A wise man once said:
"The greatest challenge in life is discovering who you are. The second greatest is being happy with what you find."
Black History Month is a celebration of this journey of self-discovery and self-worth.
The movement in historic times of peoples from Africa to the Americas, and among other areas around the globe, has been the result of many forces. Although the Atlantic slave trade between the 16th and 19th centuries may have been the seminal force that separated African peoples from their mother lands, the forces that sustained the continuation of this physical dispersal are as varied as the many continents and regions where we have found ourselves.
Like many of my brothers and sisters in the diaspora, my family's journey from Africa took us to Central America and the Caribbean. The African diaspora populations in Nicaragua, Panama, Honduras, Costa Rica, Guatemala, Belize, and El Salvador are as diverse as the cultural histories of these countries.
My paternal grandmother was born at the turn of the 20th century where her mother was born, on Isla Carenero in the Bocas del Toro archipelago, at the North East end of the isthmus that is the Republic of Panama, near the border of Costa Rica. Her father, my paternal great grandfather, who she never knew, was born in Kingston, Jamaica. He immigrated to Panama to work on a banana plantation owned by United Brands. Since the beginning of the 20th century the history of banana production in Panama basically coincides with the history of United Brands which in some form or other has been present in Panama since 1899.
Again in the late 1940s, it was the search for better economics that motivated my paternal grandmother to leave behind Panama, her family, her son, and the comfort and security of the known in order to accept a job as an au pair (or live-in house maid as they were called back then) with a military family returning home to Westchester, Connecticut after a tour in Panama. Over the years, she sent for my father; but, her sisters and their children remained, and currently live in Rio Abajo, Altos del Rio, in la cuidad de Panama.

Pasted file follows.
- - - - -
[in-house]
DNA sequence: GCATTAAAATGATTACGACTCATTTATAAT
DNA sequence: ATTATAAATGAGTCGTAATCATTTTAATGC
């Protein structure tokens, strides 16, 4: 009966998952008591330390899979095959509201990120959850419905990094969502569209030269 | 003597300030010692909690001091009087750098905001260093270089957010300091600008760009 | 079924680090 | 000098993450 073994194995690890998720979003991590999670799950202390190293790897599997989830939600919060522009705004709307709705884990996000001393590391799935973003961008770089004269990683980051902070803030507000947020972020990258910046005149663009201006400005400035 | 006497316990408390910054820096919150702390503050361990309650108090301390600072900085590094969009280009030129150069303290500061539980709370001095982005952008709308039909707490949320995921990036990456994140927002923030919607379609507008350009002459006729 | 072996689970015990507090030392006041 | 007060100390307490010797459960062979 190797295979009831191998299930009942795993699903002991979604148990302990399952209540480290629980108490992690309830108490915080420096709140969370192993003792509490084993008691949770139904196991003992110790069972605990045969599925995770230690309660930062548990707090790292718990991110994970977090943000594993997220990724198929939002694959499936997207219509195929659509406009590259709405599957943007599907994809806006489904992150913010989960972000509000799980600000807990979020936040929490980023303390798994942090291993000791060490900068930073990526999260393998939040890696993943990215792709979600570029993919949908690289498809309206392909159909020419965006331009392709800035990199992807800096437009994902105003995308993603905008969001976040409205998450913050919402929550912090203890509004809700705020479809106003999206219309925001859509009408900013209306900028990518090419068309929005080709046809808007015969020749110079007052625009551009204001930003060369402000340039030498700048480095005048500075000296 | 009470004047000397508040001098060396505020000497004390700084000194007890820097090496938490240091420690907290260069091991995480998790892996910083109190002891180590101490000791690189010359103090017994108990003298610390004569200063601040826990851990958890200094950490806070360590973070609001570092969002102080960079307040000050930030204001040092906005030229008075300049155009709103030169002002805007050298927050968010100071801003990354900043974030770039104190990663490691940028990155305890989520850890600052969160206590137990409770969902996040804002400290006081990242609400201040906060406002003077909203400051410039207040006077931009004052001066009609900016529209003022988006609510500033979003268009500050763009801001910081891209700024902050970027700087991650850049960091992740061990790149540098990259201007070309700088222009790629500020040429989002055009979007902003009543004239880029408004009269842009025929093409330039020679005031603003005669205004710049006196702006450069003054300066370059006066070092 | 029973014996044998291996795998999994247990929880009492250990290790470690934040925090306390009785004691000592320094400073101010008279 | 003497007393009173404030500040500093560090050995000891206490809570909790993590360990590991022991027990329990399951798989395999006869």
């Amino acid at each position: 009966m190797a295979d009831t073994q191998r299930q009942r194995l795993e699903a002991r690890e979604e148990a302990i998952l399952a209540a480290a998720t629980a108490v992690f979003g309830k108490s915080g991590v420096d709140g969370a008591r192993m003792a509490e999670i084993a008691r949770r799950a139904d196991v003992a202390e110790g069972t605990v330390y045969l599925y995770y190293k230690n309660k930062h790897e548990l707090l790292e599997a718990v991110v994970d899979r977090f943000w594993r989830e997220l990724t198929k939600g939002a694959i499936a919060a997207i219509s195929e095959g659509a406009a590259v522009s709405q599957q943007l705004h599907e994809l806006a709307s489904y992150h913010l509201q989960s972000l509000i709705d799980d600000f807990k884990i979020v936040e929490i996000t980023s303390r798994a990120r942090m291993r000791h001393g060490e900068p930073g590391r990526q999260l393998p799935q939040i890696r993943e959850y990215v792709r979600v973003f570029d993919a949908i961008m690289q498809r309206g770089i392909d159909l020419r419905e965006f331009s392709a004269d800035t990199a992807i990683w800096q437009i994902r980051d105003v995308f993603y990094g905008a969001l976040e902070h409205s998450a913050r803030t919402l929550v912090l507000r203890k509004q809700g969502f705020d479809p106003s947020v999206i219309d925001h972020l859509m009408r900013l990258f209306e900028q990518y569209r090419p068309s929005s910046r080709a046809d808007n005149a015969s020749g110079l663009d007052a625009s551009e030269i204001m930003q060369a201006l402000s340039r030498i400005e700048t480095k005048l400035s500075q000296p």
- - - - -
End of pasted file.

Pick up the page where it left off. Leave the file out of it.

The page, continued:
For my father, success was becoming an American citizen and serving in the U.S. Army. He had no personal dreams for college and degrees. But, he lived to see his son graduate from Cornell and Harvard and become a Double HOO in Law and Business.
This diaspora story is not unique, and that is why it is remarkable. It takes a special confluence of physical, emotional, and spiritual strength to be separated from the security of the known and to not only rediscover oneself, but also to be happy with the recreation. In most of the diasporan stories that I have encountered, there is a constant theme of an abiding faith in God's boundless and limitless love, a belief that as our surroundings and our circumstances change, God's love for each of us stays the same. God's love has given us certainty in the midst of change and has made it possible for the children of the diaspora to confidently discover and rediscover who we are and to find happiness in the knowledge that God created what we find.
During this Black History month, it is a special honor to be part of the GlobalMindED community which promotes the same principles that have characterized our diasporan stories: faith, inclusiveness, and respect for the innate potential in every human being. GlobalMindED is dedicated to making sure that all students from low-income backgrounds, no matter what their race, are able to experience high quality education, mentorship, experiences and employment options. GlobalMindED challenges us to reach back and to help our children of color, from underserved communities and first generation families, face the challenge of self-discovery and self-worth so that the diaspora continues to make a positive contribution to the world community.
Thank you for joining us June 9-11 in Denver as we open doors for all students and celebrate diversity and inclusion for all.